The Competition Act allows the government to block mergers where the result would harm market competition.
A December 2021 study on the need to expand the merger filing obligation by the Finnish Competition and Consumer Authority (FCCA) shows that the current national turnover thresholds allow harmful merges to escape the scrutiny of the authority. FCCA proposes that the current turnover thresholds in merger control should be lowered and, in addition, the FCCA be granted the right to require a notification when the thresholds are not met: https://www.kkv.fi/en/current/press-releases/fcca-study-expanding-the-obligation-to-notify-mergers-would-create-significant-consumer-benefit/#main-content
FCCA issued merger control guidelines in 2011: https://arkisto.kkv.fi/globalassets/kkv-suomi/julkaisut/suuntaviivat/en/guidelines-1-2011-mergers.pdf
EnterpriseFinland/Suomi.fi ( https://www.suomi.fi/company/ ) is a free online service offering information and services for starting, growing and developing a company. Users may also ask for advice through the My Enterprise Finland website: https://oma.yrityssuomi.fi/en#. Finnish legislation is available in the free online databank Finlex in Finnish, where some English translations can also be found: https://www.finlex.fi/en/laki/kaannokset/ .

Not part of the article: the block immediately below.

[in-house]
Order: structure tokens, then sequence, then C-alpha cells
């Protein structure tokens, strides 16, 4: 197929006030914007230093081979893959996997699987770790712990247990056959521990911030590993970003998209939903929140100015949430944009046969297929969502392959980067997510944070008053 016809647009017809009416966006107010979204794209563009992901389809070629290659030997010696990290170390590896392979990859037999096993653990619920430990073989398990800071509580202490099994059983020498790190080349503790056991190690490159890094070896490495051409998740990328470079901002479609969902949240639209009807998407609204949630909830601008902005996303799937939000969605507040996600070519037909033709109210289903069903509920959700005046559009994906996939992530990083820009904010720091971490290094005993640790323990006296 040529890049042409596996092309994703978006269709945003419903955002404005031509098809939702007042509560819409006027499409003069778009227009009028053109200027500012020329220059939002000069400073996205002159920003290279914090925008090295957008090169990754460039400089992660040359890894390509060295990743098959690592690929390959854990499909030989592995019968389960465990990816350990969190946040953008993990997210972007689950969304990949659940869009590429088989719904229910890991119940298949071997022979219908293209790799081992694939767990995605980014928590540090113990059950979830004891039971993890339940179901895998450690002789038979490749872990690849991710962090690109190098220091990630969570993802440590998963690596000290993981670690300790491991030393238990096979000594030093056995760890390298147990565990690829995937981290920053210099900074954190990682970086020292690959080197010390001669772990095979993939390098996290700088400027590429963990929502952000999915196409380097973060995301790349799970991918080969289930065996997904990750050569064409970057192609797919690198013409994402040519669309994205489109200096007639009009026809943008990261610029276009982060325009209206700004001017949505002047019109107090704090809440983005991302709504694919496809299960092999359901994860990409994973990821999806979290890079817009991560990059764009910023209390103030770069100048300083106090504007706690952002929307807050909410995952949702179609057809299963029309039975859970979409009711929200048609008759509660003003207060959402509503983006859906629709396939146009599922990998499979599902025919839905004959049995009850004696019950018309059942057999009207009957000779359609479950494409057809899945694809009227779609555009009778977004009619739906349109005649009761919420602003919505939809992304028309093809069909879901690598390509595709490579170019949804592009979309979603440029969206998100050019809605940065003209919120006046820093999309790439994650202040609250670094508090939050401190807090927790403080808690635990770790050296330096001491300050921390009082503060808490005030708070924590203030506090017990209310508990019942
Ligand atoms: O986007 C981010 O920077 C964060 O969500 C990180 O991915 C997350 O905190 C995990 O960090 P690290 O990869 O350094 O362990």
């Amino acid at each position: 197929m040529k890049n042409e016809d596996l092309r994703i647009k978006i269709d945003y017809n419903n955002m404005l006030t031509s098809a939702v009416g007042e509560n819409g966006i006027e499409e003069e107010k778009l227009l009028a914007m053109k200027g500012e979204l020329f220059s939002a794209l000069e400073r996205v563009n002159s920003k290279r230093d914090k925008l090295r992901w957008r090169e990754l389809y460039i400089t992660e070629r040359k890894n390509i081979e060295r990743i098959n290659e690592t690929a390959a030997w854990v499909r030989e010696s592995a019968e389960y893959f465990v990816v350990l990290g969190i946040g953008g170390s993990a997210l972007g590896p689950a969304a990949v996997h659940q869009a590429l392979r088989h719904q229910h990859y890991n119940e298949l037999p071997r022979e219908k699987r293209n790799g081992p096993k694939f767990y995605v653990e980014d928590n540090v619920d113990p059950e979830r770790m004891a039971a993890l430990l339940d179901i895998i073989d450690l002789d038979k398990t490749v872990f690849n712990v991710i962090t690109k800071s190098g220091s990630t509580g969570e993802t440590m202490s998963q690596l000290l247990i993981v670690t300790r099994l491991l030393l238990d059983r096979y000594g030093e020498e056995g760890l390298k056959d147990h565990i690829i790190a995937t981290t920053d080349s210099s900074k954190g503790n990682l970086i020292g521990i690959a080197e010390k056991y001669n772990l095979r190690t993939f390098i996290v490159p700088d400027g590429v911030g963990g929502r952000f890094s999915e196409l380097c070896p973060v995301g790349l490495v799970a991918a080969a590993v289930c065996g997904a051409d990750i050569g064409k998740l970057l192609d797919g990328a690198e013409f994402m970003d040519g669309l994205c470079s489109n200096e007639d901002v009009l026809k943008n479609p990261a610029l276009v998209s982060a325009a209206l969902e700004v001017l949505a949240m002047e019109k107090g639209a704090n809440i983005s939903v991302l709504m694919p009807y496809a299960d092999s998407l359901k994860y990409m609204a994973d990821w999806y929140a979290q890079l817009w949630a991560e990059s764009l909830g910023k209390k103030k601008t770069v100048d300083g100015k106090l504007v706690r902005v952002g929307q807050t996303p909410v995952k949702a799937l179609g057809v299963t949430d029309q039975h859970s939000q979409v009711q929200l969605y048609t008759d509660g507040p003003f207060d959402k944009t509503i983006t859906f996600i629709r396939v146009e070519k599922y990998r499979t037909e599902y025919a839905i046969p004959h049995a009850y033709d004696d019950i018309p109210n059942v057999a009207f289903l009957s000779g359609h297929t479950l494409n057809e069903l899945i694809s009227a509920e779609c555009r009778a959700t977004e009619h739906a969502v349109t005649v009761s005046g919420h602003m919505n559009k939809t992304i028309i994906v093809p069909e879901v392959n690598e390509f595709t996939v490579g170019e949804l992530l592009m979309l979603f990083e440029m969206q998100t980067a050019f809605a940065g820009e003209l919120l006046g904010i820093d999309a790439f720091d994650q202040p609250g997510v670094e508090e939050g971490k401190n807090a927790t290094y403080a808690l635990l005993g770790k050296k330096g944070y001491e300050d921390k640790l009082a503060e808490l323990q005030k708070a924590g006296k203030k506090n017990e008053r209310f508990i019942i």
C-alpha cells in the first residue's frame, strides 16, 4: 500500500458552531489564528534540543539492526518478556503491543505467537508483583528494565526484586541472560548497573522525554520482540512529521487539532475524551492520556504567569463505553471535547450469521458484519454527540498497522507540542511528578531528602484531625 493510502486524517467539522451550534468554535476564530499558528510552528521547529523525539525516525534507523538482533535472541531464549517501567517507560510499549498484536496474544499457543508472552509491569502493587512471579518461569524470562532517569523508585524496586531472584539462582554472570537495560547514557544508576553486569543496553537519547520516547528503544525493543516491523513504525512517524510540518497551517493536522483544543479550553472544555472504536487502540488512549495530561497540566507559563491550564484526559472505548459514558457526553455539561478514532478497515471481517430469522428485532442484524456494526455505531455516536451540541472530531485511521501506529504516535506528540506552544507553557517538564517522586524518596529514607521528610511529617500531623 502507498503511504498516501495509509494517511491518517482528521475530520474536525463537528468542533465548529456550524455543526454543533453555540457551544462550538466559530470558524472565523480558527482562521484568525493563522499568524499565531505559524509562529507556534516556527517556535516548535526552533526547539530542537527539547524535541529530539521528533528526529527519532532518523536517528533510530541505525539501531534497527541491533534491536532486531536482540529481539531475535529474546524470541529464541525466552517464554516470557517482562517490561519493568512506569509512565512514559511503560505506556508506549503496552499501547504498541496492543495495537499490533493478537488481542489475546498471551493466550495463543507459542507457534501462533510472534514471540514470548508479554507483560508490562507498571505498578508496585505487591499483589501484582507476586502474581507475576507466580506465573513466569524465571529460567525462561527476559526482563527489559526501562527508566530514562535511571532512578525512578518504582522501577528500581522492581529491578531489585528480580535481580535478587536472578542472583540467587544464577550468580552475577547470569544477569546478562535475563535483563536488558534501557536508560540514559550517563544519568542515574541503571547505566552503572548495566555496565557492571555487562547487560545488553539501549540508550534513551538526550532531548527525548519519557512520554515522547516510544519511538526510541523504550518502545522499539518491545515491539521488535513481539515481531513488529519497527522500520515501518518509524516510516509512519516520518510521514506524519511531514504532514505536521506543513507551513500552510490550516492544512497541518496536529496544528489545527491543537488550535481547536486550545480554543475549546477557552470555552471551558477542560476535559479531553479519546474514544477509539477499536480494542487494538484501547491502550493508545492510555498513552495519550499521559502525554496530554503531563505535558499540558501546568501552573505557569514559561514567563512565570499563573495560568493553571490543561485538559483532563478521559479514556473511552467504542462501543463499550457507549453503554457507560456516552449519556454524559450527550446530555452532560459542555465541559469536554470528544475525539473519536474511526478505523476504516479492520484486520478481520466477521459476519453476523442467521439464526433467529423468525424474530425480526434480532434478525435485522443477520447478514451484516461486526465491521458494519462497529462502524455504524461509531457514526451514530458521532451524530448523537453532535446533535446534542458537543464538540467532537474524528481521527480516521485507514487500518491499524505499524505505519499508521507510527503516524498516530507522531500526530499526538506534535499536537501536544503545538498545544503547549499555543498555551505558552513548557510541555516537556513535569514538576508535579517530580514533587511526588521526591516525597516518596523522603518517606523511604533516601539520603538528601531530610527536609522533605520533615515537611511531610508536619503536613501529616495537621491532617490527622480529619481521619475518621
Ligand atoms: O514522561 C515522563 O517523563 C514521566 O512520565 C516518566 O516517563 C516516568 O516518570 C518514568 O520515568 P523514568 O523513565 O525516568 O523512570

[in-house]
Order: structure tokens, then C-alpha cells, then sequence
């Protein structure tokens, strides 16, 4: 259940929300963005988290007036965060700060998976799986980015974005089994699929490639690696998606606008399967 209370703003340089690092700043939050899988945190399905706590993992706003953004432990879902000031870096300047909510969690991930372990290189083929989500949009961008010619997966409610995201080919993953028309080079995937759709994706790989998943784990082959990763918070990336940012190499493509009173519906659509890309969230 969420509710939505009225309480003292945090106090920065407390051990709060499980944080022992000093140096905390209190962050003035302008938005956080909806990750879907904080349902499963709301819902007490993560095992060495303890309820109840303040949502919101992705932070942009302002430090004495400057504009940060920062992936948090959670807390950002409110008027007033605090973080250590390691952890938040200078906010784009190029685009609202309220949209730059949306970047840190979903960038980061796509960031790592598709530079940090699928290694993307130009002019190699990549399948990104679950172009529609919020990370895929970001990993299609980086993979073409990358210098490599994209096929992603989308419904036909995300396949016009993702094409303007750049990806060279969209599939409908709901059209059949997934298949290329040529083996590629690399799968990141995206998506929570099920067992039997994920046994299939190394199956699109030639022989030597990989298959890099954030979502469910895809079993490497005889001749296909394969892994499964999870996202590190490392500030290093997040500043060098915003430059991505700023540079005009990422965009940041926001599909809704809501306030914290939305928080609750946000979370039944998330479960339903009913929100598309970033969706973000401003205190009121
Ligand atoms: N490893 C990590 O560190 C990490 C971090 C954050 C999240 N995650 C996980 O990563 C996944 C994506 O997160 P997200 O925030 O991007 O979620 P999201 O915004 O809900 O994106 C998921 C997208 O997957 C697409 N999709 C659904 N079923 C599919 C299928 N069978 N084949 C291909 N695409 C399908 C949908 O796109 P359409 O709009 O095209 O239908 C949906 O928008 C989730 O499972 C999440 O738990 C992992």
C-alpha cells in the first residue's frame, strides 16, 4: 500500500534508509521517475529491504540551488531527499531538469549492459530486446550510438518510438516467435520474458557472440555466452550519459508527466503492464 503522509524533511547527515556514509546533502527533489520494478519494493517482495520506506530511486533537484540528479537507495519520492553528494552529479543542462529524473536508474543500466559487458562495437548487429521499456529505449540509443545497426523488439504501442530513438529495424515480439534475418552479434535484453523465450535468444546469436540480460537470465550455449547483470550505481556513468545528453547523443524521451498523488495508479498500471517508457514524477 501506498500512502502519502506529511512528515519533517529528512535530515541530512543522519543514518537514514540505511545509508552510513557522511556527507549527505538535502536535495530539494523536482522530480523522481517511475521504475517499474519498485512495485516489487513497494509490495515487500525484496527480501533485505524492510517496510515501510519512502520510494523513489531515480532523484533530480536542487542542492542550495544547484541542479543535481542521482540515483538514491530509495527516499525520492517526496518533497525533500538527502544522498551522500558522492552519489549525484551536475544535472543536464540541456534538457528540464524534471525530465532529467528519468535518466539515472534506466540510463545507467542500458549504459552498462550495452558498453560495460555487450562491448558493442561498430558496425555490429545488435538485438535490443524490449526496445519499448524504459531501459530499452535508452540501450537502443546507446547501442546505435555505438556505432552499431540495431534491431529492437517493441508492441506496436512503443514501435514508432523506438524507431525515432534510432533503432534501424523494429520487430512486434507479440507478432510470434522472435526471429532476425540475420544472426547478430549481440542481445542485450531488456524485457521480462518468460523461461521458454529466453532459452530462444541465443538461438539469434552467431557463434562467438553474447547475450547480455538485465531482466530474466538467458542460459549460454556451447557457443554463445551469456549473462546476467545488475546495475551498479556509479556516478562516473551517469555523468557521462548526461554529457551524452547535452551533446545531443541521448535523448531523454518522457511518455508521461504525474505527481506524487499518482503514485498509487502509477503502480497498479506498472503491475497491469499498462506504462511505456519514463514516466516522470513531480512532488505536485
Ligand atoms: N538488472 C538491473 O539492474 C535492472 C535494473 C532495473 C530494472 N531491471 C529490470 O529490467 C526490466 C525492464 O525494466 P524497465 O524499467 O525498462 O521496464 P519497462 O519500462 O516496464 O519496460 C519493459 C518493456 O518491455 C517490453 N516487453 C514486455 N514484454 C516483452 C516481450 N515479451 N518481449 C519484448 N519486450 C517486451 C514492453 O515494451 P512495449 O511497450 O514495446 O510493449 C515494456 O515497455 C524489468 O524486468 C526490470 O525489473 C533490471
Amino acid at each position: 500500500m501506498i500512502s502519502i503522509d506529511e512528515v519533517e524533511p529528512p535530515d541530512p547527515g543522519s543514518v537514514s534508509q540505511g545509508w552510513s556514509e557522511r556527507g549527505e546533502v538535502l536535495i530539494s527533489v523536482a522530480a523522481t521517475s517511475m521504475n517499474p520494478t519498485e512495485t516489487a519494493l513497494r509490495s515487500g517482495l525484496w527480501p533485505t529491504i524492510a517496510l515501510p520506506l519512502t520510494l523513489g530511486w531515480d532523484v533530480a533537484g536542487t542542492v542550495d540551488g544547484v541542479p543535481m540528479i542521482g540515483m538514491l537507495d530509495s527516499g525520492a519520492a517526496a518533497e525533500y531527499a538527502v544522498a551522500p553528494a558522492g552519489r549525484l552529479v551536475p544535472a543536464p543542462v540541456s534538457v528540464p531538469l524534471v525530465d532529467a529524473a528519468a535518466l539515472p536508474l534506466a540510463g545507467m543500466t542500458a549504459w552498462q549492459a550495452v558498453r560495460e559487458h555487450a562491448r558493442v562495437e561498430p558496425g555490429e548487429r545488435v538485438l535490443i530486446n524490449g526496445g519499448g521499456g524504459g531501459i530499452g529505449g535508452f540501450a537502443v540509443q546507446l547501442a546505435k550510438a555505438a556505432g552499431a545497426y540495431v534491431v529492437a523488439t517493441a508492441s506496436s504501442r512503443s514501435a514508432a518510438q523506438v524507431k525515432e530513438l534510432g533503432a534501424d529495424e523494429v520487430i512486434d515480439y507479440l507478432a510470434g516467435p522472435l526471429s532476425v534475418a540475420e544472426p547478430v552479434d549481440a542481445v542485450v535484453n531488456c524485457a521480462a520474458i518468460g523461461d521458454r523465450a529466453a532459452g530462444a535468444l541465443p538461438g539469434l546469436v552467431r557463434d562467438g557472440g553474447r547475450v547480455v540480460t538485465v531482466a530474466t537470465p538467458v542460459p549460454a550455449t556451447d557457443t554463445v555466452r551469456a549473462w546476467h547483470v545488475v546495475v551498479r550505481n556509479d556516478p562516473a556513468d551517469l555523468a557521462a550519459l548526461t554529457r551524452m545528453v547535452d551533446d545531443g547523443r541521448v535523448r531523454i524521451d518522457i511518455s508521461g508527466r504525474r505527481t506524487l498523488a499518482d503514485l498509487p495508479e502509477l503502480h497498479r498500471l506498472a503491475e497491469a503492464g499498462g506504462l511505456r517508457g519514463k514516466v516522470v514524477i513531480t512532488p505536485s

Competition and Antitrust Laws
The Finnish Competition and Consumer Authority FCCA protects competition by intervening in cases regarding restrictive practices, such as cartels and abuse of dominant position, and violations of the Competition Act and the Treaty on the Functioning of the European Union (TFEU). Investigations occur on the FCCA’s initiative and on the basis of complaints. Where necessary, the FCCA makes proposals to the Market Court regarding penalties. In international competition matters, the FCCA’s key stakeholders are the European Commission (DG Competition), the OECD Competition Committee, the Nordic competition authorities and the International Competition Network (ICN). FCCA rulings and decisions can be found in the archive in Finnish. More information at: https://www.kkv.fi/en/facts-and-advice/competition-affairs/ .
In September 2020, the Nordic Competition Authorities released a joint memorandum on digital platforms, setting out the Nordic perspective on issues of competition in digital markets in Europe. For more see: https://www.kkv.fi/globalassets/kkv-suomi/julkaisut/pm-yhteisraportit/nordic-report-2020-digital-platforms-and-the-potential-changes-to-competition-law-at-the-european-level.pdf
Expropriation and Compensation
Finnish law protects private property rights. Citizen property is protected by the Constitution which includes basic provisions in the event of expropriation. Private property is only expropriated for public purposes (eminent domain), in a non-discriminatory manner, with reasonable compensation, and in accordance with established international law. Expropriation is usually based on a permit given by the government or on a confirmed plan and is performed by the District Survey Office. An expropriation permit granted by the Government may be appealed against to the Supreme Administrative Court. Compensation is awarded at full market price, but may exclude the rise in value due only to planning decisions.